Feb. 8 (UPI) — Crude oil prices moved moderately lower in early Thursday trading, though strong U.S. oil output was offset somewhat by good economic news.
Crude oil prices have moved lower for much of February, erasing most of the gains since the end of 2017. January started off in clear rally mode on the back of geopolitical risk factors and the start of the second year of an effort by the Organization of Petroleum Exporting Countries to balance an oversupplied market with coordinated production cuts.
OPEC’s effort helped pull crude oil prices above $50 per barrel, but that price point has incentivized shale oil producers and dampened the impact. U.S. oil production is now above 10 million barrels per day and more of that oil is entering the global market as exports.
Crude oil prices followed broader stock indices lower this week to break consistently in the mid $60 range. Ole Hanson, the head of commodity strategy at Saxo Bank, told UPI the market was looking for footing.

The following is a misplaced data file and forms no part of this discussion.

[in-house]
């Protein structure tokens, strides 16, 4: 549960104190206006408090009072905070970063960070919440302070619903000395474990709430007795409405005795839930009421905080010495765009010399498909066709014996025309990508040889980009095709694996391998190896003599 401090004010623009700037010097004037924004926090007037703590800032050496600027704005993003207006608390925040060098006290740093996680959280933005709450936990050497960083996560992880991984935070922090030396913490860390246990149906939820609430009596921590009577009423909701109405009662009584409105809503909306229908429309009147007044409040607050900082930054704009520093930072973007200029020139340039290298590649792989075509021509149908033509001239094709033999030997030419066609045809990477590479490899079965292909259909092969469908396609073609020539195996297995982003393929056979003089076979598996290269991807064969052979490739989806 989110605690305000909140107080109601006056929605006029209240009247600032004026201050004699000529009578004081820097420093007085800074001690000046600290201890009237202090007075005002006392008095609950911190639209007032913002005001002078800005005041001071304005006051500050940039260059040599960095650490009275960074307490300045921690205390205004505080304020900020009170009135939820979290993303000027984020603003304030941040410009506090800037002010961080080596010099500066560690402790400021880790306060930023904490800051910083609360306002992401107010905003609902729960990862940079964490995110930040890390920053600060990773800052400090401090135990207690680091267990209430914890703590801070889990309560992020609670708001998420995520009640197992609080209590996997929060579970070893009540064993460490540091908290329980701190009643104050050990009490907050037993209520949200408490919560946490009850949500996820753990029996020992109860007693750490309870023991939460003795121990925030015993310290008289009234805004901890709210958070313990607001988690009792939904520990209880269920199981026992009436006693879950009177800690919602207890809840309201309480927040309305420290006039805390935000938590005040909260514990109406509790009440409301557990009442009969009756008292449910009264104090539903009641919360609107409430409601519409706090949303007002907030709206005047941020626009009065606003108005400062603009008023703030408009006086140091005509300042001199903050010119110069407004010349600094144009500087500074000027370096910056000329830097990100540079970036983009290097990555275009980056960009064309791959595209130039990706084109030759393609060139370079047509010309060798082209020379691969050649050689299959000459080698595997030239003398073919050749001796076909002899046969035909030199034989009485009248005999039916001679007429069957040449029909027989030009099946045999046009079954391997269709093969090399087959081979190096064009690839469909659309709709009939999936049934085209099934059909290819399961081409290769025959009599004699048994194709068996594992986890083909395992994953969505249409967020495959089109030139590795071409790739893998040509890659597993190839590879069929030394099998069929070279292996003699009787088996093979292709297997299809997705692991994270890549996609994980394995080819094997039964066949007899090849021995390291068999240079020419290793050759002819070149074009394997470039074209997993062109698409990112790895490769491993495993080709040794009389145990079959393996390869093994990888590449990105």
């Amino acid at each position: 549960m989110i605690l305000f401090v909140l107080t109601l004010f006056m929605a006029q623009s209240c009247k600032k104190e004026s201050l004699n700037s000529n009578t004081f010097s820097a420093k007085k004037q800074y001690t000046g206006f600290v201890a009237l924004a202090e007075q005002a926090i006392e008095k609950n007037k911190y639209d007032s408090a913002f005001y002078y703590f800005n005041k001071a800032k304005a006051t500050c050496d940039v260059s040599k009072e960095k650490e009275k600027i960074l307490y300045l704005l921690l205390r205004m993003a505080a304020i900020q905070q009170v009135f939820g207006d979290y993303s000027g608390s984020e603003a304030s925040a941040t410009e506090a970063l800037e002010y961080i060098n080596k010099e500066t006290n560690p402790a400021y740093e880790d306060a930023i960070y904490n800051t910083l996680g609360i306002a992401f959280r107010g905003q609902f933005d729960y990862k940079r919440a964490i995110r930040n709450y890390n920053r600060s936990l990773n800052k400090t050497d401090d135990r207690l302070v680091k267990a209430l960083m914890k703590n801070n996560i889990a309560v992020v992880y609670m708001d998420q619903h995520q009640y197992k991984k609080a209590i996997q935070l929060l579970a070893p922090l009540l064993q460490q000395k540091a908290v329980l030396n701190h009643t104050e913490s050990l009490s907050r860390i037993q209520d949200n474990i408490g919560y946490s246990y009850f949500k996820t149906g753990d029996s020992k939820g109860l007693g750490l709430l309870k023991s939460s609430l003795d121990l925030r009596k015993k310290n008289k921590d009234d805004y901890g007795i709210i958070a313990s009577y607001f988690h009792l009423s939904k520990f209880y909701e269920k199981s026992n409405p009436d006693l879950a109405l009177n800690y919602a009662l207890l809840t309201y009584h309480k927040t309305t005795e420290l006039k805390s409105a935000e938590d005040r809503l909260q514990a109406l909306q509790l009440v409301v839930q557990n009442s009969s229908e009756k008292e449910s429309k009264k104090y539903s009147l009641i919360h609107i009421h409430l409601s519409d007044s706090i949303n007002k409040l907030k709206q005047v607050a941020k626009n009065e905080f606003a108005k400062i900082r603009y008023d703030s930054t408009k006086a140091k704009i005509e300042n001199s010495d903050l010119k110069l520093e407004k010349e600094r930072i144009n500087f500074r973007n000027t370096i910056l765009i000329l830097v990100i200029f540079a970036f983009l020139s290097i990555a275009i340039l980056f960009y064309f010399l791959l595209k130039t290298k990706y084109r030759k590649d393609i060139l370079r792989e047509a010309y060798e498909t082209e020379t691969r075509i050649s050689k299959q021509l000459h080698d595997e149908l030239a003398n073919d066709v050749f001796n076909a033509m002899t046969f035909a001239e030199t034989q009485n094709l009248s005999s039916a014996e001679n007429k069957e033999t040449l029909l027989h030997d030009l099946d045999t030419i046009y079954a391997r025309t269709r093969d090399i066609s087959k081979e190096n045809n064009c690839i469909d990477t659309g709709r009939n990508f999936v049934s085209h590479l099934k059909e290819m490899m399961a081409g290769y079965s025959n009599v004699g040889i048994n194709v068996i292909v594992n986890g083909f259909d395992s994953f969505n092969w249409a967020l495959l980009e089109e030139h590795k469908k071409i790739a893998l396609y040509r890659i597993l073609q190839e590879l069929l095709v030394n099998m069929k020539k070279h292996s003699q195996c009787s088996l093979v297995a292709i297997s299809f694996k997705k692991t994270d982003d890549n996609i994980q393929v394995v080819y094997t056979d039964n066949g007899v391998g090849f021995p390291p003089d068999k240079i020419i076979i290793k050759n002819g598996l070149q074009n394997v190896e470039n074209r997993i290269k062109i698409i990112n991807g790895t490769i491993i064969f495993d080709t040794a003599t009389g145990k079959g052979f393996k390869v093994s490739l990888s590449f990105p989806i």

“Oil is in a correction mode driven by weakening short-term fundamentals,” he said. “Seasonal slowdown in refinery activity across the world, U.S. production growth beating expectations and the well known risk of funds hitting the sell button are the current drivers.”
The price for Brent crude oil was down 0.29 percent to $65.32 per barrel as of 9:20 a.m. EST. The U.S. benchmark for the price of oil, West Texas Intermediate, was up 0.06 percent to $61.84 per barrel.
Hanson said he was targeting a range in the low $60s for Brent and sub-$60 for WTI.
An official at the Federal Reserve Bank of Chicago this week said the slump in stock indices was a correction there, but downplayed concerns about the health of the global economy. On Thursday, the U.S. Labor Department reported first-time claims for unemployment for the week ending Feb. 3 declined 9,000 from the previous week. The four-week moving average, a less-volatile metric, declined 10,000 from the previous week’s unrevised average to 234,500.
“This is the lowest level for this average since March 10, 1973 when it was 222,000,” the Labor Department’s statement read.
Wage growth, however, spooked investors last week who took it as a sign of mounting inflationary pressures, sending stock indices reeling.